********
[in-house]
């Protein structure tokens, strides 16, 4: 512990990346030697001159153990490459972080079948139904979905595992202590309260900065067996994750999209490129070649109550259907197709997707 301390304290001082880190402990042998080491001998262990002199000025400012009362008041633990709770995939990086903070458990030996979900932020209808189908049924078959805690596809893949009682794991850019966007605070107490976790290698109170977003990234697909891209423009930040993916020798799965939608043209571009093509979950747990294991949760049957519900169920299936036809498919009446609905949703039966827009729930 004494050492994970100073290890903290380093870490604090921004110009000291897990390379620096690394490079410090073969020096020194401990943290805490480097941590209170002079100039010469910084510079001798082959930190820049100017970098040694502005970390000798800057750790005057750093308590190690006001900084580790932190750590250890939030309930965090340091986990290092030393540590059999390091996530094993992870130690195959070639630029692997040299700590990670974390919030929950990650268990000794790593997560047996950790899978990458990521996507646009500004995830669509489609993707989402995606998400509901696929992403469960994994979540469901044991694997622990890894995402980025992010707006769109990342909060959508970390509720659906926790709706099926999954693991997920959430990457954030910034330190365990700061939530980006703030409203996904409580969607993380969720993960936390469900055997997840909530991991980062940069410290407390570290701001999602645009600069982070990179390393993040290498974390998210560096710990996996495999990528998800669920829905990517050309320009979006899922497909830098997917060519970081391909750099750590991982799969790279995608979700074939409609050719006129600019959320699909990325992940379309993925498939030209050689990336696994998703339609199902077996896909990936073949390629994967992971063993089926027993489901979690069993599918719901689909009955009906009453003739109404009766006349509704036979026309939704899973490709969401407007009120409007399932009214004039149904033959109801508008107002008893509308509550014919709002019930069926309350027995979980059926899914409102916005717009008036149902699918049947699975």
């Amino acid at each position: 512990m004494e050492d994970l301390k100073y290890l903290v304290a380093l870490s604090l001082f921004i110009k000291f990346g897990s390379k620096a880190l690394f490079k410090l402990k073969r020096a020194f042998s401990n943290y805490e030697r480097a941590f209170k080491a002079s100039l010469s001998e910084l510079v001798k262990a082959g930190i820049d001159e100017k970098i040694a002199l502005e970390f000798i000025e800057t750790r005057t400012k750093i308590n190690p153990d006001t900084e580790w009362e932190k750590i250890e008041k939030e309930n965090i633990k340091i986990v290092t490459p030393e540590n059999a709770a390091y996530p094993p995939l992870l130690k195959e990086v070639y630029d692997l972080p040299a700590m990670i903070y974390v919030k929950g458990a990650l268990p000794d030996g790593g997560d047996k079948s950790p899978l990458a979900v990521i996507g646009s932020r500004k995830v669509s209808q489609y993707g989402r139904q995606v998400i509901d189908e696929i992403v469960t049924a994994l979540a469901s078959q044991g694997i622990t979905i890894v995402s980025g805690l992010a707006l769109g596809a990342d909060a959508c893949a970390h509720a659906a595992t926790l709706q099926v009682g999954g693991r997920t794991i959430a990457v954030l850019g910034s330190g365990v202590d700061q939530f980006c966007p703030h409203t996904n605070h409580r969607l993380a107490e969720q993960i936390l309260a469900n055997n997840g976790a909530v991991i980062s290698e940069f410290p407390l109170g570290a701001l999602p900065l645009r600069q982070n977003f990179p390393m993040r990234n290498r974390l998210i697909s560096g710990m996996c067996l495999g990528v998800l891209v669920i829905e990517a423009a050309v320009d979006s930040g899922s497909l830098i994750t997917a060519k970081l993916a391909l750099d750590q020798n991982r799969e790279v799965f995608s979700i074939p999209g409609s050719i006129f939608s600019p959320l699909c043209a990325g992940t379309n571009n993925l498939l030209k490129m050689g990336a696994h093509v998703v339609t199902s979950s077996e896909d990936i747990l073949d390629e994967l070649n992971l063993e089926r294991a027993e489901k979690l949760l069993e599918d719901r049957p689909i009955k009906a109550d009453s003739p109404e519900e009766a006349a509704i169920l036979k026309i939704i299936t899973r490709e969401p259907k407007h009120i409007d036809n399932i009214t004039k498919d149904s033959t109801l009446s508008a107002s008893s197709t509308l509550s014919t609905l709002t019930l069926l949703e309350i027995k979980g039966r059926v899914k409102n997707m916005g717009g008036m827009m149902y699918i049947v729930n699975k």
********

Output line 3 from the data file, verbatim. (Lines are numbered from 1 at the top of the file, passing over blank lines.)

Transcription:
């Amino acid at each position: 512990m004494e050492d994970l301390k100073y290890l903290v304290a380093l870490s604090l001082f921004i110009k000291f990346g897990s390379k620096a880190l690394f490079k410090l402990k073969r020096a020194f042998s401990n943290y805490e030697r480097a941590f209170k080491a002079s100039l010469s001998e910084l510079v001798k262990a082959g930190i820049d001159e100017k970098i040694a002199l502005e970390f000798i000025e800057t750790r005057t400012k750093i308590n190690p153990d006001t900084e580790w009362e932190k750590i250890e008041k939030e309930n965090i633990k340091i986990v290092t490459p030393e540590n059999a709770a390091y996530p094993p995939l992870l130690k195959e990086v070639y630029d692997l972080p040299a700590m990670i903070y974390v919030k929950g458990a990650l268990p000794d030996g790593g997560d047996k079948s950790p899978l990458a979900v990521i996507g646009s932020r500004k995830v669509s209808q489609y993707g989402r139904q995606v998400i509901d189908e696929i992403v469960t049924a994994l979540a469901s078959q044991g694997i622990t979905i890894v995402s980025g805690l992010a707006l769109g596809a990342d909060a959508c893949a970390h509720a659906a595992t926790l709706q099926v009682g999954g693991r997920t794991i959430a990457v954030l850019g910034s330190g365990v202590d700061q939530f980006c966007p703030h409203t996904n605070h409580r969607l993380a107490e969720q993960i936390l309260a469900n055997n997840g976790a909530v991991i980062s290698e940069f410290p407390l109170g570290a701001l999602p900065l645009r600069q982070n977003f990179p390393m993040r990234n290498r974390l998210i697909s560096g710990m996996c067996l495999g990528v998800l891209v669920i829905e990517a423009a050309v320009d979006s930040g899922s497909l830098i994750t997917a060519k970081l993916a391909l750099d750590q020798n991982r799969e790279v799965f995608s979700i074939p999209g409609s050719i006129f939608s600019p959320l699909c043209a990325g992940t379309n571009n993925l498939l030209k490129m050689g990336a696994h093509v998703v339609t199902s979950s077996e896909d990936i747990l073949d390629e994967l070649n992971l063993e089926r294991a027993e489901k979690l949760l069993e599918d719901r049957p689909i009955k009906a109550d009453s003739p109404e519900e009766a006349a509704i169920l036979k026309i939704i299936t899973r490709e969401p259907k407007h009120i409007d036809n399932i009214t004039k498919d149904s033959t109801l009446s508008a107002s008893s197709t509308l509550s014919t609905l709002t019930l069926l949703e309350i027995k979980g039966r059926v899914k409102n997707m916005g717009g008036m827009m149902y699918i049947v729930n699975k």